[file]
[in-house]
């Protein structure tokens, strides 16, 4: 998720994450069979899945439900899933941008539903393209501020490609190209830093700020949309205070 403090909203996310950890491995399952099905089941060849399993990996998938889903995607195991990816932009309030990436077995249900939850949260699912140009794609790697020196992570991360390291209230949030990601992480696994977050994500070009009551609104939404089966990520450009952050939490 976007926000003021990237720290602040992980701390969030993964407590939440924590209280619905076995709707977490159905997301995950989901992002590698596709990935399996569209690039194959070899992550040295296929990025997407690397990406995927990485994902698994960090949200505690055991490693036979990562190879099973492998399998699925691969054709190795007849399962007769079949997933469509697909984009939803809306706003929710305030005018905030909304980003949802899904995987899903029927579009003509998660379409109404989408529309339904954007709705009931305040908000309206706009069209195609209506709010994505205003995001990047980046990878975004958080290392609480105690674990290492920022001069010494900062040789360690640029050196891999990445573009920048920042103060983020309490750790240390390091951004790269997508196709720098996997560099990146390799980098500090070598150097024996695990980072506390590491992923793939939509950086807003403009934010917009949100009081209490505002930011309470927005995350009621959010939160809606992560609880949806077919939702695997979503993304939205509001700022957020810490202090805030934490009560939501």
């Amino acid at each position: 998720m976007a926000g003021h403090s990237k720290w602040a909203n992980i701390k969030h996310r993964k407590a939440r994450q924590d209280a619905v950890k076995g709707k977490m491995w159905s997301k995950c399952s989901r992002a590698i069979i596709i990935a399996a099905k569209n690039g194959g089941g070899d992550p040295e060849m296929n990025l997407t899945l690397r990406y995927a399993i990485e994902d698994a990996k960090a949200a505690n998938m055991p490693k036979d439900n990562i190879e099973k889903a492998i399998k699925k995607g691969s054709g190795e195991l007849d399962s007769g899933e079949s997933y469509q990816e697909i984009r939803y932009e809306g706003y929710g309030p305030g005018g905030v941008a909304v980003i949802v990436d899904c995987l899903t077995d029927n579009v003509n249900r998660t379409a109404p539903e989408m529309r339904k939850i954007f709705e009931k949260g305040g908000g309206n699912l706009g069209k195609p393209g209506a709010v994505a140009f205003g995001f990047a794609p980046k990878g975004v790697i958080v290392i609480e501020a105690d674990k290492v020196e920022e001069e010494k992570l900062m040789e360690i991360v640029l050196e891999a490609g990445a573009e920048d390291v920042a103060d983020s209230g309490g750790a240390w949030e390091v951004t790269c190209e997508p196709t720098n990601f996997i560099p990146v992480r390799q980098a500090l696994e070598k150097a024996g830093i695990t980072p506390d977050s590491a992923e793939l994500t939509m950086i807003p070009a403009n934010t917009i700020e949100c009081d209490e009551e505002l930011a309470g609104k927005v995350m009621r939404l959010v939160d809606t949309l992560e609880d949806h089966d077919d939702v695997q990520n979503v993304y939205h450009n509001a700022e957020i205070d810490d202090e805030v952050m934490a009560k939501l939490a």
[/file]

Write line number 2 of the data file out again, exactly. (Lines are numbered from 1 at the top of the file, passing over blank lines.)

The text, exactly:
């Protein structure tokens, strides 16, 4: 998720994450069979899945439900899933941008539903393209501020490609190209830093700020949309205070 403090909203996310950890491995399952099905089941060849399993990996998938889903995607195991990816932009309030990436077995249900939850949260699912140009794609790697020196992570991360390291209230949030990601992480696994977050994500070009009551609104939404089966990520450009952050939490 976007926000003021990237720290602040992980701390969030993964407590939440924590209280619905076995709707977490159905997301995950989901992002590698596709990935399996569209690039194959070899992550040295296929990025997407690397990406995927990485994902698994960090949200505690055991490693036979990562190879099973492998399998699925691969054709190795007849399962007769079949997933469509697909984009939803809306706003929710305030005018905030909304980003949802899904995987899903029927579009003509998660379409109404989408529309339904954007709705009931305040908000309206706009069209195609209506709010994505205003995001990047980046990878975004958080290392609480105690674990290492920022001069010494900062040789360690640029050196891999990445573009920048920042103060983020309490750790240390390091951004790269997508196709720098996997560099990146390799980098500090070598150097024996695990980072506390590491992923793939939509950086807003403009934010917009949100009081209490505002930011309470927005995350009621959010939160809606992560609880949806077919939702695997979503993304939205509001700022957020810490202090805030934490009560939501």